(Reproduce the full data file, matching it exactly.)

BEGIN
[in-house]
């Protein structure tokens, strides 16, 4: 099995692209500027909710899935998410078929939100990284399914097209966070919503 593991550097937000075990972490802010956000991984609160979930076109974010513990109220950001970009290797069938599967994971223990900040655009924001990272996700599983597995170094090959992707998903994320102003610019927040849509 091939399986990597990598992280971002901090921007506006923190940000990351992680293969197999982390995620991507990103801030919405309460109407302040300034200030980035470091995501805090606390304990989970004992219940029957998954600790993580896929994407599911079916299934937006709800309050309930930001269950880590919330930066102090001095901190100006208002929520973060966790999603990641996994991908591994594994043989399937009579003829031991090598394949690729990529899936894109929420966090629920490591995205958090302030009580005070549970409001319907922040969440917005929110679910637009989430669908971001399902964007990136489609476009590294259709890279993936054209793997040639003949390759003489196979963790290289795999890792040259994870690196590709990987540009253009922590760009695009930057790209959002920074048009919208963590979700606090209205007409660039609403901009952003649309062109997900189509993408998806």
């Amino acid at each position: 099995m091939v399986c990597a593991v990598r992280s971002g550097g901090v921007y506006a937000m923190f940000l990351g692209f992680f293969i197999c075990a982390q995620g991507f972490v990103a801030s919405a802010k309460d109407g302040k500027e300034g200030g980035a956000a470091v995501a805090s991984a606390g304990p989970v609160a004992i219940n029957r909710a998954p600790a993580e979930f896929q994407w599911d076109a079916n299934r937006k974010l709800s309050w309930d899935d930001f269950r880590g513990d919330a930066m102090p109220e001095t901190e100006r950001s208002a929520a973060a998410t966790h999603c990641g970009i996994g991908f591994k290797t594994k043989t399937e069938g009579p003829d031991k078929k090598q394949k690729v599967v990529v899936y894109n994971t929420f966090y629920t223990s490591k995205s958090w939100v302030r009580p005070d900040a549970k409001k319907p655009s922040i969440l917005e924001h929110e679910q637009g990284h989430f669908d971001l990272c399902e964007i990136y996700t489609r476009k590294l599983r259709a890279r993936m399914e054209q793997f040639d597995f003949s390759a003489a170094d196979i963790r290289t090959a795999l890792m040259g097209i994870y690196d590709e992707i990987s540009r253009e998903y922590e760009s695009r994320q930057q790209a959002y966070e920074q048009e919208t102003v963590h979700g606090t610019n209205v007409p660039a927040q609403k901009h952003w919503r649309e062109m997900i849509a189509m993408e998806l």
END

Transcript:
[in-house]
């Protein structure tokens, strides 16, 4: 099995692209500027909710899935998410078929939100990284399914097209966070919503 593991550097937000075990972490802010956000991984609160979930076109974010513990109220950001970009290797069938599967994971223990900040655009924001990272996700599983597995170094090959992707998903994320102003610019927040849509 091939399986990597990598992280971002901090921007506006923190940000990351992680293969197999982390995620991507990103801030919405309460109407302040300034200030980035470091995501805090606390304990989970004992219940029957998954600790993580896929994407599911079916299934937006709800309050309930930001269950880590919330930066102090001095901190100006208002929520973060966790999603990641996994991908591994594994043989399937009579003829031991090598394949690729990529899936894109929420966090629920490591995205958090302030009580005070549970409001319907922040969440917005929110679910637009989430669908971001399902964007990136489609476009590294259709890279993936054209793997040639003949390759003489196979963790290289795999890792040259994870690196590709990987540009253009922590760009695009930057790209959002920074048009919208963590979700606090209205007409660039609403901009952003649309062109997900189509993408998806």
């Amino acid at each position: 099995m091939v399986c990597a593991v990598r992280s971002g550097g901090v921007y506006a937000m923190f940000l990351g692209f992680f293969i197999c075990a982390q995620g991507f972490v990103a801030s919405a802010k309460d109407g302040k500027e300034g200030g980035a956000a470091v995501a805090s991984a606390g304990p989970v609160a004992i219940n029957r909710a998954p600790a993580e979930f896929q994407w599911d076109a079916n299934r937006k974010l709800s309050w309930d899935d930001f269950r880590g513990d919330a930066m102090p109220e001095t901190e100006r950001s208002a929520a973060a998410t966790h999603c990641g970009i996994g991908f591994k290797t594994k043989t399937e069938g009579p003829d031991k078929k090598q394949k690729v599967v990529v899936y894109n994971t929420f966090y629920t223990s490591k995205s958090w939100v302030r009580p005070d900040a549970k409001k319907p655009s922040i969440l917005e924001h929110e679910q637009g990284h989430f669908d971001l990272c399902e964007i990136y996700t489609r476009k590294l599983r259709a890279r993936m399914e054209q793997f040639d597995f003949s390759a003489a170094d196979i963790r290289t090959a795999l890792m040259g097209i994870y690196d590709e992707i990987s540009r253009e998903y922590e760009s695009r994320q930057q790209a959002y966070e920074q048009e919208t102003v963590h979700g606090t610019n209205v007409p660039a927040q609403k901009h952003w919503r649309e062109m997900i849509a189509m993408e998806l």